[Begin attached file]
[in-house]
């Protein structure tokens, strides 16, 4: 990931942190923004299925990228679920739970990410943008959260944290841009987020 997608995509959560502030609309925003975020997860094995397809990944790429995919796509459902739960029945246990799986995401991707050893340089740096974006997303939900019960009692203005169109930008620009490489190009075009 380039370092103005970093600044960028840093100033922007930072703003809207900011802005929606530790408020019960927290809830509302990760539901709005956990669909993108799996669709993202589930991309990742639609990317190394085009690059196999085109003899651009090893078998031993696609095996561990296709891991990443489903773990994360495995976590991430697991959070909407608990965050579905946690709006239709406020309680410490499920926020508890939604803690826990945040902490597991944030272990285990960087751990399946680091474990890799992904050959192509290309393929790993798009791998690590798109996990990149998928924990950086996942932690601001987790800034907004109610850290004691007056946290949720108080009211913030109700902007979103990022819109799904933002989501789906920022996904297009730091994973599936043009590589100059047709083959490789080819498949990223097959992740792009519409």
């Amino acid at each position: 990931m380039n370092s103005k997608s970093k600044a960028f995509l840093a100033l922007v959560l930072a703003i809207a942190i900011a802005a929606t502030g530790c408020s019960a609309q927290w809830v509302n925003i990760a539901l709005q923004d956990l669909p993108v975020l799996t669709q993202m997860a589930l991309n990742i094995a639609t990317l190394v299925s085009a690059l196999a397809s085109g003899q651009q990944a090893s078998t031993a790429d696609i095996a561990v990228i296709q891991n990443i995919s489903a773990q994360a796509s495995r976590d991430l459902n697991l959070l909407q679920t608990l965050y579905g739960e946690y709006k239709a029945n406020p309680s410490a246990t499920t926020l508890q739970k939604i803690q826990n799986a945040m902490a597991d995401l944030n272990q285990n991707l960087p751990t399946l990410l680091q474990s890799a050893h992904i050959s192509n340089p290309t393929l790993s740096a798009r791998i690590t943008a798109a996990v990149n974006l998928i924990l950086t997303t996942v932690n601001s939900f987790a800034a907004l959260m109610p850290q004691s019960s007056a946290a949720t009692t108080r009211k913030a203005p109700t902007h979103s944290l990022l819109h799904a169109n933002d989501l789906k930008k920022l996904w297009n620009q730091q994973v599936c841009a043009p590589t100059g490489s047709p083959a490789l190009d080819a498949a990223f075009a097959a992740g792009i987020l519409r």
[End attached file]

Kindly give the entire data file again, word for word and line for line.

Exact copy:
[in-house]
């Protein structure tokens, strides 16, 4: 990931942190923004299925990228679920739970990410943008959260944290841009987020 997608995509959560502030609309925003975020997860094995397809990944790429995919796509459902739960029945246990799986995401991707050893340089740096974006997303939900019960009692203005169109930008620009490489190009075009 380039370092103005970093600044960028840093100033922007930072703003809207900011802005929606530790408020019960927290809830509302990760539901709005956990669909993108799996669709993202589930991309990742639609990317190394085009690059196999085109003899651009090893078998031993696609095996561990296709891991990443489903773990994360495995976590991430697991959070909407608990965050579905946690709006239709406020309680410490499920926020508890939604803690826990945040902490597991944030272990285990960087751990399946680091474990890799992904050959192509290309393929790993798009791998690590798109996990990149998928924990950086996942932690601001987790800034907004109610850290004691007056946290949720108080009211913030109700902007979103990022819109799904933002989501789906920022996904297009730091994973599936043009590589100059047709083959490789080819498949990223097959992740792009519409």
């Amino acid at each position: 990931m380039n370092s103005k997608s970093k600044a960028f995509l840093a100033l922007v959560l930072a703003i809207a942190i900011a802005a929606t502030g530790c408020s019960a609309q927290w809830v509302n925003i990760a539901l709005q923004d956990l669909p993108v975020l799996t669709q993202m997860a589930l991309n990742i094995a639609t990317l190394v299925s085009a690059l196999a397809s085109g003899q651009q990944a090893s078998t031993a790429d696609i095996a561990v990228i296709q891991n990443i995919s489903a773990q994360a796509s495995r976590d991430l459902n697991l959070l909407q679920t608990l965050y579905g739960e946690y709006k239709a029945n406020p309680s410490a246990t499920t926020l508890q739970k939604i803690q826990n799986a945040m902490a597991d995401l944030n272990q285990n991707l960087p751990t399946l990410l680091q474990s890799a050893h992904i050959s192509n340089p290309t393929l790993s740096a798009r791998i690590t943008a798109a996990v990149n974006l998928i924990l950086t997303t996942v932690n601001s939900f987790a800034a907004l959260m109610p850290q004691s019960s007056a946290a949720t009692t108080r009211k913030a203005p109700t902007h979103s944290l990022l819109h799904a169109n933002d989501l789906k930008k920022l996904w297009n620009q730091q994973v599936c841009a043009p590589t100059g490489s047709p083959a490789l190009d080819a498949a990223f075009a097959a992740g792009i987020l519409r």